Prepare for El Nino: Avoid Floods!
Well, it's been five years that this drought has gone on. Now, as you may have heard, it appears some relief is in sight. An El Nino event, and a major one at that, is predicted for this winter. It very well could end the drought, but at the same time, cause serious flooding. The best advice for such a possibility is preparation. Read on because I can tell you from bitter experience, flooding is no fun!!
After years of drought, Bay Area residents now face the threat of torrential rain this winter with the approach of El Niño storms for the first time in nearly 20 years. State agencies are already taking steps to deal with the expected flooding and declared this past week (Oct. 19-24) California Flood Preparedness Week.
Don’t wait until it’s pouring rain to make sure your home is safeguarded against flooding and your loved ones know what to do in the event of high water. Below, we list several websites that offer excellent advice in the event of flood conditions. But first, take a look at some practical guidelines:
BEFORE A FLOOD
- Most home-insurance policies don’t cover damage caused by a flood, and the government offers disaster assistance only when the President declares a major disaster. Ask your insurance agent whether flood insurance is available in your area.
- Consider installing backflow valves or standpipes to prevent sewer lines from clogging.
- If you live near a flood plain, a creek, or a river, elevate your washer, dryer, water heater, oil tank, furnace, and wiring on concrete blocks. Install a sump-pump system if you have below-grade floors. And get a flood-detection device that sounds an alarm or alerts your phone if it senses water.
- Store family items and important documents on the highest level of your home. If you live in a single-floor home, put items on shelves, tables, or countertops.
- Turn off utilities at the main power switch.
- Sanitize your bathtubs and sinks and fill them with fresh, clean water in case the water supply becomes contaminated.
- If you feel threatened by rising water, leave your home or move to upper floors.
- Never try to drive through a flood. It takes just 12 inches of flowing water to carry off a small car, and 18 to 24 inches for larger vehicles.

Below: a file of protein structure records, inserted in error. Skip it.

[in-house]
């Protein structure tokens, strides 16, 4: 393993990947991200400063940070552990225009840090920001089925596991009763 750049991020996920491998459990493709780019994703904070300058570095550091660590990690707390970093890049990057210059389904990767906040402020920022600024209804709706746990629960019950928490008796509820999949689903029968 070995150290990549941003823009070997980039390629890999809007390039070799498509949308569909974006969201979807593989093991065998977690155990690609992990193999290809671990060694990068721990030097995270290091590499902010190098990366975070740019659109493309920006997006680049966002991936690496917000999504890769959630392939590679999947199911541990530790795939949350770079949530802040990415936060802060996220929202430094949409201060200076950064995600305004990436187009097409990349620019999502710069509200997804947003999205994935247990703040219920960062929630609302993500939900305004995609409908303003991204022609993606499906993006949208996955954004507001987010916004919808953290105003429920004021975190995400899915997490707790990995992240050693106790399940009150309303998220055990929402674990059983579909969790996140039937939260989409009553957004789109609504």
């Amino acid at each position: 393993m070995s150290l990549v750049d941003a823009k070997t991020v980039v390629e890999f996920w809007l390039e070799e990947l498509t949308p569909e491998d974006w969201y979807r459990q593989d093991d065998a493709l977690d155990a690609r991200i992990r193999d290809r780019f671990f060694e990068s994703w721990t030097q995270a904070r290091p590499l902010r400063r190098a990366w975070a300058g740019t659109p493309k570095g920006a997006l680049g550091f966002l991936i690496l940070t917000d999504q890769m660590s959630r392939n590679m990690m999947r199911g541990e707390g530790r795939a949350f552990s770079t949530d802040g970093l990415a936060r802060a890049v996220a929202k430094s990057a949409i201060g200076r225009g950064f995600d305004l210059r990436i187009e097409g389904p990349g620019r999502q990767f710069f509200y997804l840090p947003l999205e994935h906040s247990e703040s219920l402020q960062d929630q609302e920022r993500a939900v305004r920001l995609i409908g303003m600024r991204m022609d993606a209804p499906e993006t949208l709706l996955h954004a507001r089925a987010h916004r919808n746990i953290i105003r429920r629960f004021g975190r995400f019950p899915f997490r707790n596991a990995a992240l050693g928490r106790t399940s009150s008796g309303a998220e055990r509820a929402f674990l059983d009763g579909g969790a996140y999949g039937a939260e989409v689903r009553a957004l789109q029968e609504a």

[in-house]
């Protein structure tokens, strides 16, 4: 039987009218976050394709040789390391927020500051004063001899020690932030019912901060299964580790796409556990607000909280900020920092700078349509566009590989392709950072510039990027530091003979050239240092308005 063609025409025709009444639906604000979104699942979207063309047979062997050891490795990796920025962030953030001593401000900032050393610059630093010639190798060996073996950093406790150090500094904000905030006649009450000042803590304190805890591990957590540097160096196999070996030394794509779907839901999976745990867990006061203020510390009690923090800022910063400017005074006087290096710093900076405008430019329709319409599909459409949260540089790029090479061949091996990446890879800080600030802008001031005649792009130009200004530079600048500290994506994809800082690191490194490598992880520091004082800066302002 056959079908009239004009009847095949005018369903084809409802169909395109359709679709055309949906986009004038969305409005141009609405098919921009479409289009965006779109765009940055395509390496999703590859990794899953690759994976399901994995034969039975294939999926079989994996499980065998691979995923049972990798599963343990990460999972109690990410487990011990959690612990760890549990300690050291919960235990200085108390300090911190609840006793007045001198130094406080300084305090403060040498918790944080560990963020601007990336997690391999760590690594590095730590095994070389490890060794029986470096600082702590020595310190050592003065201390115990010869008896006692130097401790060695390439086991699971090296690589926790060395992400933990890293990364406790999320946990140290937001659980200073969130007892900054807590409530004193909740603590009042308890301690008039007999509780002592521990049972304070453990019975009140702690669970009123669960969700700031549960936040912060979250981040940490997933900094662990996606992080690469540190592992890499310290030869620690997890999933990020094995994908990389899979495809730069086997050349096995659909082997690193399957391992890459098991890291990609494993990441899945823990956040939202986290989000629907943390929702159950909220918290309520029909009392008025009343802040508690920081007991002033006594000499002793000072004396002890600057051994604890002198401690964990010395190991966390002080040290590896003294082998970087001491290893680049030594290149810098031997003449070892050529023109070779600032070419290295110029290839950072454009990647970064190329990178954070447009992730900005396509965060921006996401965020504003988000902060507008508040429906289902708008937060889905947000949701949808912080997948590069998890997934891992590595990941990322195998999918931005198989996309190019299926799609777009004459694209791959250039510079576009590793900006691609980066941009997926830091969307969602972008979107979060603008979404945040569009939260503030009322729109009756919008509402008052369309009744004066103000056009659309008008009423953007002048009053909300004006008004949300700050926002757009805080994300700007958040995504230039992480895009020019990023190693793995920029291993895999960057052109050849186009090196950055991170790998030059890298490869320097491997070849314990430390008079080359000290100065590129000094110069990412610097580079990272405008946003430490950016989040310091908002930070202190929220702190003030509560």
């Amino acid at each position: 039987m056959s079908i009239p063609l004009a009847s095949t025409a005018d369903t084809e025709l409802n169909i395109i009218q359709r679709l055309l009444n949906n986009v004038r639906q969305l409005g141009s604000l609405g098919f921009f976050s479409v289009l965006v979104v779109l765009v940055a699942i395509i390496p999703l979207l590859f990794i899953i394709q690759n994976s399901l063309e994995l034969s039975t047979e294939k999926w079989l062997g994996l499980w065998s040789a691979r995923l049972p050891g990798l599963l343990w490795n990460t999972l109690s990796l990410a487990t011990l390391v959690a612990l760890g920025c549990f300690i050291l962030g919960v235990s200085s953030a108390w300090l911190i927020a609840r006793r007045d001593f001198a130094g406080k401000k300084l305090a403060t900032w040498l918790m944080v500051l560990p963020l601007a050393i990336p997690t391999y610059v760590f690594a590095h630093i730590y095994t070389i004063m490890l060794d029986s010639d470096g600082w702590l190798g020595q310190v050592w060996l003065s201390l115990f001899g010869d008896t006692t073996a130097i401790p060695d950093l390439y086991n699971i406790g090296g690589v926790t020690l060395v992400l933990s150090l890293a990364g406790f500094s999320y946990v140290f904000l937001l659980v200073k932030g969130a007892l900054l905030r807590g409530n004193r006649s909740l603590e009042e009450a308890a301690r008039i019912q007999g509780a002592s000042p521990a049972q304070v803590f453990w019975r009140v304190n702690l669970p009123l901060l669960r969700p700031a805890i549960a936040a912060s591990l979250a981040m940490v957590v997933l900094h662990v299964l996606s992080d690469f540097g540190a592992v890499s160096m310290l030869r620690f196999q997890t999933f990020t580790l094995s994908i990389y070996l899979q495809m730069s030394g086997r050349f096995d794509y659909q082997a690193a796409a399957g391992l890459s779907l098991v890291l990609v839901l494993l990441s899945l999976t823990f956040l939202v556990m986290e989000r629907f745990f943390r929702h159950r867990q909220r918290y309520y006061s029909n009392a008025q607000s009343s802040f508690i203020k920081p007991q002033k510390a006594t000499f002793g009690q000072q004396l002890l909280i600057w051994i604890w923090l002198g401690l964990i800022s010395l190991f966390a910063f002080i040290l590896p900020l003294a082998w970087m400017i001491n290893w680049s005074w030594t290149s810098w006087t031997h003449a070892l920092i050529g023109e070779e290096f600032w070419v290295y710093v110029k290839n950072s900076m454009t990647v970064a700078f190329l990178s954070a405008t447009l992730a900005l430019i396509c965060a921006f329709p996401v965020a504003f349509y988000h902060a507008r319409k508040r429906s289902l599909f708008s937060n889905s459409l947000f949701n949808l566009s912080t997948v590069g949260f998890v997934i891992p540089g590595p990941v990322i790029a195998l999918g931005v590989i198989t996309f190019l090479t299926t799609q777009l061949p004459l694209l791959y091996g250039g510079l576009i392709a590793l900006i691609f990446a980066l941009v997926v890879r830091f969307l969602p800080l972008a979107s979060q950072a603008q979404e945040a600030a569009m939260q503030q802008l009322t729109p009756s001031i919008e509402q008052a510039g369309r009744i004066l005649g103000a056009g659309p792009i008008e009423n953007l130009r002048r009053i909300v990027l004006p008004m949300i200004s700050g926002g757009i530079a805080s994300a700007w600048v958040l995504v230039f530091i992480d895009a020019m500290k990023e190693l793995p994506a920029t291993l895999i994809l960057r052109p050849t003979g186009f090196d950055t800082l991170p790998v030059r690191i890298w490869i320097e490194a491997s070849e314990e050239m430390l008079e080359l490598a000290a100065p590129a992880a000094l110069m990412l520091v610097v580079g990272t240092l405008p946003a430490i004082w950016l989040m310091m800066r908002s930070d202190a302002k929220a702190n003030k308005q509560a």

- If you are in your car when the water begins to rise quickly, abandon it and move to higher ground.
- Do not walk through flood areas; just six inches of water can sweep you away. Make sure your children know to always turn away from floodwaters.
- Avoid downed power lines.
- Check for structural damage before going inside.
- If it’s dark, use a flashlight — not matches, a candle, or a lighter.
- Use your cell phone or other camera to photograph damage, which can help get an insurance claim started sooner. Take stock of damaged or destroyed items.
- Begin your initial cleanup as soon as waters recede. Separate damaged items from undamaged possesions and clean and disinfect everything that got wet. When cleaning, wear a mask, gloves, and coveralls to minimize exposure to possible hazardous materials.
- Mold can be a hazardous result from a flood. Consider a professional service that specializes in post-flood cleanup.
The California Department of Water Resources is responsible for flood safety preparations in the state and has an excellent website that explains the dangers we face and the resources to help us recover. Make it your first stop online.
Next, My Hazards, maintained by the Governor’s Office of Emergency Services, lets you easily determine if your home is near a flood plain. (It also identifies earthquake, fire, and tsunami zone hot spots.)
Official flood-zone maps are available online from the Federal Emergency Management Agency. Additionally, the Insurance Institute for Business and Home Safety identifies weather and natural disaster risks by ZIP code.
When inclement weather approaches, check out the National Weather Service’s Bay Area forecast website for a summary of current conditions and forecasts, detailed maps, preparedness information, and useful links. And for an explanation of what El Niño is all about, visit the NOAA El Niño Portal page.
FEMA’s FloodSmart website is the official site of the National Flood Insurance Program and an excellent resource for information on flood dangers and recovery. One of the interactive tools on the page shows the cost of a flood to your home, inch by inch. Flooding of just 6 inches in a 2,000-square-foot home, for example, can cost nearly $40,000 — including more than $15,000 for damaged flooring and carpeting alone.
Another FEMA website has a roundup of federal flood-insurance information for property owners, including an online claims handbook, how to find an agent, how to file a claim, and disaster-support resources.